Not to indulge in pop psychology, but it turns out that the pandemic really brought out the soul of America. We did not come together. Rather, we divided very starkly along the lines of winners vs. losers, capital vs. labor. The relief money we pumped into the economy fueled an enormous series of casinoesque bubbles: in the stock market, in housing prices, in sports gambling, in fully Ponzified cryptocurrencies, which represent in its purest form the will to become rich for no underlying reason — a sort of Black Mirror-meets-Horatio Alger story of plucky Americans working hard to produce the most selfish possible outcome, using what amounts to faith-based financial magic. That it has not worked is not surprising. That the sharps on the other sides of these trades, and corporate America in general, have raked all of these faith-driven bets directly into their own pockets is even less surprising. The only surprising thing, as we watch all of these bad bets painfully begin to unwind themselves, is not that this time isn’t different, but that some of us thought that it could be.
Yes, the pandemic and its attendant workplace inequality have spurred a new wave of labor organizing and activism that most certainly exists in our national spirit, even if it hasn’t quite shown up in the union density numbers yet. That is something good. But it is not as good as what we all could have had all been able to envision the pandemic as something that we were all in together. Alas, the logic of capitalism does not allow any of the players at the top of the game to see great crises as moments of unity; it demands that they all see crises only as moments of opportunity to advance themselves.
So our collective will to demand things during the time of peril did not translate into steps toward socialism’s shared economy, with safety nets, free public health care, or housing for all. The ripoff economy that has flourished also places demands on the government, in the mirror image of what might benefit everyone: It demands corporate bailouts and lax labor laws to keep stock prices high; it demands exclusionary restrictions on building housing in order to keep home prices high; it demands deregulation of dangerous products like gambling and crypto, in order to allow the predators free reign to gobble up the money of hapless suckers; and, in an ongoing sense, it demands a political system in which money is allowed to purchase influence, so that no crisis great or small can be allowed to interrupt the march towards profits.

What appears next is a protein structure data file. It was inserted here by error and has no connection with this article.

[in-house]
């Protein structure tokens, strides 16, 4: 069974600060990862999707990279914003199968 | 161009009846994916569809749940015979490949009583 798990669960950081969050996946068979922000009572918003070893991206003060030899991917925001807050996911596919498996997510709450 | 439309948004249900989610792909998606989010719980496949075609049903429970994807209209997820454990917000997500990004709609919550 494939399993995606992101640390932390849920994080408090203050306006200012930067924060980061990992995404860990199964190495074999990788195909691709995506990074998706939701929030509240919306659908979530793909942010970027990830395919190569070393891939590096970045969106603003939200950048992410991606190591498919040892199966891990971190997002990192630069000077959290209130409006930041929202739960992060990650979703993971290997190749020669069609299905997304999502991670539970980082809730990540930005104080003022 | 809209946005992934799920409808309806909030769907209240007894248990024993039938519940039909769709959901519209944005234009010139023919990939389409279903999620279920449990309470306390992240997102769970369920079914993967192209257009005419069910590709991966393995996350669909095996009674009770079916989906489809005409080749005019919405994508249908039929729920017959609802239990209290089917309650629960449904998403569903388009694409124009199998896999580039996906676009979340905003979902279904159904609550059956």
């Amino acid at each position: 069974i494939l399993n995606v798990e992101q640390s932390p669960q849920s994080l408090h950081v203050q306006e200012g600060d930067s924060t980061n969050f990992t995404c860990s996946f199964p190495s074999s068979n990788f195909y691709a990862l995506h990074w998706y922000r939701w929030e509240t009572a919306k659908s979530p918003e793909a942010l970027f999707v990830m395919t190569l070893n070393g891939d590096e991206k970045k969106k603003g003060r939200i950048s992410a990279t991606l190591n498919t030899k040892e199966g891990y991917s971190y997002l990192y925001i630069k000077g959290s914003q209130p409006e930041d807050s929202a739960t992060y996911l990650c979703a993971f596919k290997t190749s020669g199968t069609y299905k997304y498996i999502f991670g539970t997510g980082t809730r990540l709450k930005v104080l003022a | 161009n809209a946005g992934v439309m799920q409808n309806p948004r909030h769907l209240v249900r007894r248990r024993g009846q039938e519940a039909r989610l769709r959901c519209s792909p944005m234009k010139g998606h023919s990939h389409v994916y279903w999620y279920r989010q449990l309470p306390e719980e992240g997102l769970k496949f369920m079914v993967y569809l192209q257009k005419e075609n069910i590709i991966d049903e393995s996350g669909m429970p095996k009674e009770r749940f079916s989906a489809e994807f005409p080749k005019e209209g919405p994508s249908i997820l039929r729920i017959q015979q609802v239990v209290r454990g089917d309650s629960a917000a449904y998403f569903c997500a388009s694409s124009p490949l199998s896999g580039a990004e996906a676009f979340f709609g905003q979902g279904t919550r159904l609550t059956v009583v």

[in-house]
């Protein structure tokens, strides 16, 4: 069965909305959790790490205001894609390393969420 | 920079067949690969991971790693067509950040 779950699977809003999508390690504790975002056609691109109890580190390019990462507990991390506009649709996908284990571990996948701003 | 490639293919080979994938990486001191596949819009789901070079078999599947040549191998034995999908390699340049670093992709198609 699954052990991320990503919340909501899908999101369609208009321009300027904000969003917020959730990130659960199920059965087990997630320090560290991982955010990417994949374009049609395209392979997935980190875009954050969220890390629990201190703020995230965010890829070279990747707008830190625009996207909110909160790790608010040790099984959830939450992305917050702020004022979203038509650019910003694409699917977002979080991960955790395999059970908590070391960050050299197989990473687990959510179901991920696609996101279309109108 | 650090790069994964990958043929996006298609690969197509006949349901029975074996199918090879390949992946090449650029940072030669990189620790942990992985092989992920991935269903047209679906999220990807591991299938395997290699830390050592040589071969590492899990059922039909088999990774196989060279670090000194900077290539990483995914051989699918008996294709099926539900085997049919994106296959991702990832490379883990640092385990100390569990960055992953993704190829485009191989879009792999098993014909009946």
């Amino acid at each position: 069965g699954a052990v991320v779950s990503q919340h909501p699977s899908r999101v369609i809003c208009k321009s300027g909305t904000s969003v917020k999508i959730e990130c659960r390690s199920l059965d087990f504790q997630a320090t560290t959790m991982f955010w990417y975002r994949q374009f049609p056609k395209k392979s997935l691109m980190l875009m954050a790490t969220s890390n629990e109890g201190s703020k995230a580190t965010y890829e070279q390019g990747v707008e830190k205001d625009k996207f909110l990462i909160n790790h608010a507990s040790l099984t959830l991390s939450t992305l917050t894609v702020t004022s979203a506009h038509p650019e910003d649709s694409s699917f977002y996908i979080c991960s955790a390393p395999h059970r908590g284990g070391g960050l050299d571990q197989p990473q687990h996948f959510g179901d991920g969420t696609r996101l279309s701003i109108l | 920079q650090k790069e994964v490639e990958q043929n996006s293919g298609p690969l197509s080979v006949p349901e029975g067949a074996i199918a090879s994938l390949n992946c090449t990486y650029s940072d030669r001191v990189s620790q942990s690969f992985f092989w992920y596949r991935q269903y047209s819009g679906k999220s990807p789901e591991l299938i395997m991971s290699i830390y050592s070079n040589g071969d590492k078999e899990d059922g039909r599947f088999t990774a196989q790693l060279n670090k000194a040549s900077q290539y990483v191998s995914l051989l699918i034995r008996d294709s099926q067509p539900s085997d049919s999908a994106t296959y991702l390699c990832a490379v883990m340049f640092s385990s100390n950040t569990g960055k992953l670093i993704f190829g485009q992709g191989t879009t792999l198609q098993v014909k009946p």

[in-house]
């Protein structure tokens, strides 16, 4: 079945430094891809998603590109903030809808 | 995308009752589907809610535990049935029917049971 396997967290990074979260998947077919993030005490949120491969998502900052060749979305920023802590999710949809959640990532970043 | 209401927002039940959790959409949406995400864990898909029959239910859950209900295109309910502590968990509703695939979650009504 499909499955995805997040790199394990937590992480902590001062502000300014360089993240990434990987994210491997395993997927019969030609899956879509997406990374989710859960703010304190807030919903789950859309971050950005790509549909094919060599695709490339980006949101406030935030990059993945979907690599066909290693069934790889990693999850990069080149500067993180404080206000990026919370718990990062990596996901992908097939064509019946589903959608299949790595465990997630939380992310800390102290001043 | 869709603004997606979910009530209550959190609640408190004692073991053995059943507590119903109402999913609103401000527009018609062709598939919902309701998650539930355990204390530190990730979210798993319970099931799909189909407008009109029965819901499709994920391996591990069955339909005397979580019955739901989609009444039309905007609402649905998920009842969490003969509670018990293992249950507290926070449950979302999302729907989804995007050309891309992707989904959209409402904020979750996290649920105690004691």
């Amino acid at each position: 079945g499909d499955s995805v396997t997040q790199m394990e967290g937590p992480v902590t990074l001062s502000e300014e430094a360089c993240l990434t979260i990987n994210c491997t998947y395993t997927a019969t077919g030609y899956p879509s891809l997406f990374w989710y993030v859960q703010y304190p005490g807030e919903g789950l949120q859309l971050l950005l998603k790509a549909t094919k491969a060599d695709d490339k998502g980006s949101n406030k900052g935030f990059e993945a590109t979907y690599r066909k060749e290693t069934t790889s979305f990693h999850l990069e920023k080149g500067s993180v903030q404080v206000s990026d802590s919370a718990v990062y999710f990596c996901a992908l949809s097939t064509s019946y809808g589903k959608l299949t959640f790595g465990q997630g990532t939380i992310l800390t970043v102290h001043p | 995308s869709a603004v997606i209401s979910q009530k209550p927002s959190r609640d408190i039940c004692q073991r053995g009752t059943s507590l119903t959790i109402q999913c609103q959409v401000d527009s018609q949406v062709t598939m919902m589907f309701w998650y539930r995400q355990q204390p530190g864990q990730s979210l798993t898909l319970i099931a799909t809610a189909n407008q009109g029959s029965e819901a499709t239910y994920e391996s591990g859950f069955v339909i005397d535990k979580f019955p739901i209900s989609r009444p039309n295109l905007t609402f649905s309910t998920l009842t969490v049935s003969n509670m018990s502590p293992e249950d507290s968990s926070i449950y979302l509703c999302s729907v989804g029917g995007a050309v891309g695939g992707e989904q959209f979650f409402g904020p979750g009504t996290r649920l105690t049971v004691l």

All of the regular people who desperately want to believe that crypto is the tool that will allow them to finally realize the mythical American dream constantly tell one another not to sell — to hold on through the crashes, to hold fast to the faith. It is the language not just of those on the wrong end of a pump-and-dump scheme, but also of a religion. Faith is not a bad thing. It’s just that we, all of us, need to harness that faith to try to change our nation to benefit everyone. The faith of capitalism, which says that you can be the winner while everyone else loses, is the same misplaced faith that every losing gambler in history has had.
Sell your NFTs, and go join a union. I know which one will last longer.
Hamilton Nolan is a labor writer for In These Times. He has spent the past decade writing about labor and politics for Gawker, Splinter, The Guardian, and elsewhere. You can reach him at Hamilton@InTheseTimes.com.